Two Years After Guinn’s Death, Students Work to Protect Scholarship
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(LAS VEGAS CBS KXNT) Nevada’s Millennium Scholarship has been widely-hailed as a tool for boosting promising students, and for keeping them in the state during and after their college years. It’s also well-recognized as the legacy of the late former Republican Governor Kenny Guinn, who died suddenly two years ago this week.
But the Millennium Scholarship fund has floundered since its inception, as the State Tobacco Settlement money that feeds it has shrunk. Each legislative session has seen bills designed to tighten eligibility, in hope of lining up demand and supply.
Now, a group of students appointed as youth legislators plan to carry a bill to Carson City next year, proposing constitutional protection from any use except education for the Millennium Scholarship.
The students were dismayed to see the legislature sweep dollars from the fund to plug budget holes, Senator Valerie Wiener told KXNT.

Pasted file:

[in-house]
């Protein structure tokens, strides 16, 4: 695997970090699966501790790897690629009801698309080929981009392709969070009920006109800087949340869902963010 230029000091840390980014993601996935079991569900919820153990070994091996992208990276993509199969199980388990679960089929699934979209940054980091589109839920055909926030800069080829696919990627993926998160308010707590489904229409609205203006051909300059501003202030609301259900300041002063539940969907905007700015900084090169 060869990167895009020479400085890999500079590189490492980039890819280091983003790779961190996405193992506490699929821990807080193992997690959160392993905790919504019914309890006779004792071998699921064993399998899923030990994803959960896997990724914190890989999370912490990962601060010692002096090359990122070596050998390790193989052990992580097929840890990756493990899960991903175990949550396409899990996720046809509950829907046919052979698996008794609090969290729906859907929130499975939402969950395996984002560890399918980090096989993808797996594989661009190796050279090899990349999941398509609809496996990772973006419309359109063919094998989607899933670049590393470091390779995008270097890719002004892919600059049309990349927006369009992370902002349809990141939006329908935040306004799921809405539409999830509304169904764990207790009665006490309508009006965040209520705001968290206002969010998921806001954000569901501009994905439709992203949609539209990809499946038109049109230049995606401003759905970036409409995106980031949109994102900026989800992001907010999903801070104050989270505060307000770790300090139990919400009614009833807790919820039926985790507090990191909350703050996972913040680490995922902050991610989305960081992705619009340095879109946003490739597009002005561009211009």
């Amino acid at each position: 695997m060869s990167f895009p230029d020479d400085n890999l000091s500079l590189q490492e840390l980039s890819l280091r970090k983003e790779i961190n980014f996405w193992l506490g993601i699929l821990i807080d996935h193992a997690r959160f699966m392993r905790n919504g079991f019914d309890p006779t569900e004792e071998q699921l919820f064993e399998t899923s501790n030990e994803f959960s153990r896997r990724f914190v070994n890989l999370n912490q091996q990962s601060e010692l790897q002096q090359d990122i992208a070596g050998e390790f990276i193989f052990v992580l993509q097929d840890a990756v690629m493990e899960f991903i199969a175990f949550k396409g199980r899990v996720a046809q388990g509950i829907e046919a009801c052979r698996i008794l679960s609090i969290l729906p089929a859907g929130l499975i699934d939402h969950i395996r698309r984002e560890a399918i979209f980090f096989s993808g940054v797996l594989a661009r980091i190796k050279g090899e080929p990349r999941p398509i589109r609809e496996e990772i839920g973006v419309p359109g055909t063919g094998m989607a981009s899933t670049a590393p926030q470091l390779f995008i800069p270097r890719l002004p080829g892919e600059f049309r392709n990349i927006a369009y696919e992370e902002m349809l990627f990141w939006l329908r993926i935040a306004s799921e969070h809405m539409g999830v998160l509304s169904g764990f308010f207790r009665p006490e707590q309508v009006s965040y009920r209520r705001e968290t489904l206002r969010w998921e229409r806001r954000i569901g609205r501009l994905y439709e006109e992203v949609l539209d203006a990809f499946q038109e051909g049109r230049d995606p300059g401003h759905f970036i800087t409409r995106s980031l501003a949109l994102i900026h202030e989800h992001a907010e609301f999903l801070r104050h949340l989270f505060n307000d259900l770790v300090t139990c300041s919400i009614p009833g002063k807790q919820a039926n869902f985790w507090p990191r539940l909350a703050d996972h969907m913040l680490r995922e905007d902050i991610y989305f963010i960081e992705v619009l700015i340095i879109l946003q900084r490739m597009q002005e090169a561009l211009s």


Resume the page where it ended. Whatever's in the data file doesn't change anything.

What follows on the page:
“They were very articulate about it,” Wiener said.
Wiener was instrumental in creating the Youth Legislature program, in which one young person from each state senate district is selected to serve. The group gets to submit one bill at each legislative session.
The youth legislators went through a review process where each member submitted an idea. The winning proposal was an amendment to the state constitution, protecting the Millennium Scholarship. If approved by the legislature in 2013 and again 2015, it would proceed to the voters before being incorporated into the state constitution.
The final draft of the bill inlcudes both the Governor Guinn Millennium Scholarship in the state budget, and the Kenny C. Guinn Memorial Millennium Scholarship fund, which was created after Guinn’s death to receive donations. The memorial scholarship is awarded to one high school senior each year.
Early supporters of a constitutional amendment include Guinn’s widow, Dema Guinn, and his sister, both of whom expressed support as the bill was in development, Wiener told KXNT.